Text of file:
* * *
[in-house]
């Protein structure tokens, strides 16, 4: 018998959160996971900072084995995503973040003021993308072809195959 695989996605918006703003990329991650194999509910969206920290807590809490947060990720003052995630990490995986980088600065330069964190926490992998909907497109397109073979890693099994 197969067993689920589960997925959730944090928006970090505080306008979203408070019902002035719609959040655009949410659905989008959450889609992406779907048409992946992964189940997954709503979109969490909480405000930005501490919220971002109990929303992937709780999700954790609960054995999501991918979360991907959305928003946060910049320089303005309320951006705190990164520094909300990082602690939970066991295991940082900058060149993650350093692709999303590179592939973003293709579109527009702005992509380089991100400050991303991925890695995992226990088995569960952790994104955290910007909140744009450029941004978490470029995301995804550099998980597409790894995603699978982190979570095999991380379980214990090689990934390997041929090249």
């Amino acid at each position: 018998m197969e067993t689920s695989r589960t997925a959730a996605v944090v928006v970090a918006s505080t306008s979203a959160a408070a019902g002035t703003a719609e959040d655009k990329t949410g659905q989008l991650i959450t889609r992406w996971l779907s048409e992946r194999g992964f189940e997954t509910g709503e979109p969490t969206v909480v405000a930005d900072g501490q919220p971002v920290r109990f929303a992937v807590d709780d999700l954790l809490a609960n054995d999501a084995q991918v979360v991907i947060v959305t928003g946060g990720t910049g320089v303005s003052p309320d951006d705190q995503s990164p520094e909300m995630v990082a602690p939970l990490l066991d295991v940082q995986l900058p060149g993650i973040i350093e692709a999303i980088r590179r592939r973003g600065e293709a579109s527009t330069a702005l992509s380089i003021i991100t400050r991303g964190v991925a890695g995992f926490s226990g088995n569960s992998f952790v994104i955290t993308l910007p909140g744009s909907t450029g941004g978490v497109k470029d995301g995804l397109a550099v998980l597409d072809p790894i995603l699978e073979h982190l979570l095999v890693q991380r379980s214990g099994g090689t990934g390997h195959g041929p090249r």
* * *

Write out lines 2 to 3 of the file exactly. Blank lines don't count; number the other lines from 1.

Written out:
């Protein structure tokens, strides 16, 4: 018998959160996971900072084995995503973040003021993308072809195959 695989996605918006703003990329991650194999509910969206920290807590809490947060990720003052995630990490995986980088600065330069964190926490992998909907497109397109073979890693099994 197969067993689920589960997925959730944090928006970090505080306008979203408070019902002035719609959040655009949410659905989008959450889609992406779907048409992946992964189940997954709503979109969490909480405000930005501490919220971002109990929303992937709780999700954790609960054995999501991918979360991907959305928003946060910049320089303005309320951006705190990164520094909300990082602690939970066991295991940082900058060149993650350093692709999303590179592939973003293709579109527009702005992509380089991100400050991303991925890695995992226990088995569960952790994104955290910007909140744009450029941004978490470029995301995804550099998980597409790894995603699978982190979570095999991380379980214990090689990934390997041929090249």
């Amino acid at each position: 018998m197969e067993t689920s695989r589960t997925a959730a996605v944090v928006v970090a918006s505080t306008s979203a959160a408070a019902g002035t703003a719609e959040d655009k990329t949410g659905q989008l991650i959450t889609r992406w996971l779907s048409e992946r194999g992964f189940e997954t509910g709503e979109p969490t969206v909480v405000a930005d900072g501490q919220p971002v920290r109990f929303a992937v807590d709780d999700l954790l809490a609960n054995d999501a084995q991918v979360v991907i947060v959305t928003g946060g990720t910049g320089v303005s003052p309320d951006d705190q995503s990164p520094e909300m995630v990082a602690p939970l990490l066991d295991v940082q995986l900058p060149g993650i973040i350093e692709a999303i980088r590179r592939r973003g600065e293709a579109s527009t330069a702005l992509s380089i003021i991100t400050r991303g964190v991925a890695g995992f926490s226990g088995n569960s992998f952790v994104i955290t993308l910007p909140g744009s909907t450029g941004g978490v497109k470029d995301g995804l397109a550099v998980l597409d072809p790894i995603l699978e073979h982190l979570l095999v890693q991380r379980s214990g099994g090689t990934g390997h195959g041929p090249r």